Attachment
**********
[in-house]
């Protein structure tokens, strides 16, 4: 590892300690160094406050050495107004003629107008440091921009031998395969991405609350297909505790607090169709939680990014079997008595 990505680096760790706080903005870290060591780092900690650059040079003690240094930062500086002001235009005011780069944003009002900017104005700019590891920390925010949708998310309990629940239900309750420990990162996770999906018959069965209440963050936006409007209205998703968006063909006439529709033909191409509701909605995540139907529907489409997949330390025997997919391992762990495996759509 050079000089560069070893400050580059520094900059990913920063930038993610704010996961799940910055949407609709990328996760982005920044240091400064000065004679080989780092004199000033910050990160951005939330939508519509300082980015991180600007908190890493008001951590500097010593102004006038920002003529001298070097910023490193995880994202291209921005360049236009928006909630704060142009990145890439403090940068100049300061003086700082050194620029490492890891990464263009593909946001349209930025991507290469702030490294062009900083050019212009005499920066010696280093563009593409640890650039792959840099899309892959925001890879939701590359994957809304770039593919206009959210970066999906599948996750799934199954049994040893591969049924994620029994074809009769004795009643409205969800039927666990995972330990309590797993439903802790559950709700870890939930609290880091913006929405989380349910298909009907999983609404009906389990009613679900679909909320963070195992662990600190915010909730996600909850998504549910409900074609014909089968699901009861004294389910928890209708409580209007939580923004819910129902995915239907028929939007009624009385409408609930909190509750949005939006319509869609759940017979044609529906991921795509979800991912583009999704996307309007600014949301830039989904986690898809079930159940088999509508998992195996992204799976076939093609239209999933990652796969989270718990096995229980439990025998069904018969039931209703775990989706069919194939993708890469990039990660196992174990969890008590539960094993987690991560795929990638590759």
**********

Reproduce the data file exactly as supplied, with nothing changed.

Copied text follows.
[in-house]
């Protein structure tokens, strides 16, 4: 590892300690160094406050050495107004003629107008440091921009031998395969991405609350297909505790607090169709939680990014079997008595 990505680096760790706080903005870290060591780092900690650059040079003690240094930062500086002001235009005011780069944003009002900017104005700019590891920390925010949708998310309990629940239900309750420990990162996770999906018959069965209440963050936006409007209205998703968006063909006439529709033909191409509701909605995540139907529907489409997949330390025997997919391992762990495996759509 050079000089560069070893400050580059520094900059990913920063930038993610704010996961799940910055949407609709990328996760982005920044240091400064000065004679080989780092004199000033910050990160951005939330939508519509300082980015991180600007908190890493008001951590500097010593102004006038920002003529001298070097910023490193995880994202291209921005360049236009928006909630704060142009990145890439403090940068100049300061003086700082050194620029490492890891990464263009593909946001349209930025991507290469702030490294062009900083050019212009005499920066010696280093563009593409640890650039792959840099899309892959925001890879939701590359994957809304770039593919206009959210970066999906599948996750799934199954049994040893591969049924994620029994074809009769004795009643409205969800039927666990995972330990309590797993439903802790559950709700870890939930609290880091913006929405989380349910298909009907999983609404009906389990009613679900679909909320963070195992662990600190915010909730996600909850998504549910409900074609014909089968699901009861004294389910928890209708409580209007939580923004819910129902995915239907028929939007009624009385409408609930909190509750949005939006319509869609759940017979044609529906991921795509979800991912583009999704996307309007600014949301830039989904986690898809079930159940088999509508998992195996992204799976076939093609239209999933990652796969989270718990096995229980439990025998069904018969039931209703775990989706069919194939993708890469990039990660196992174990969890008590539960094993987690991560795929990638590759």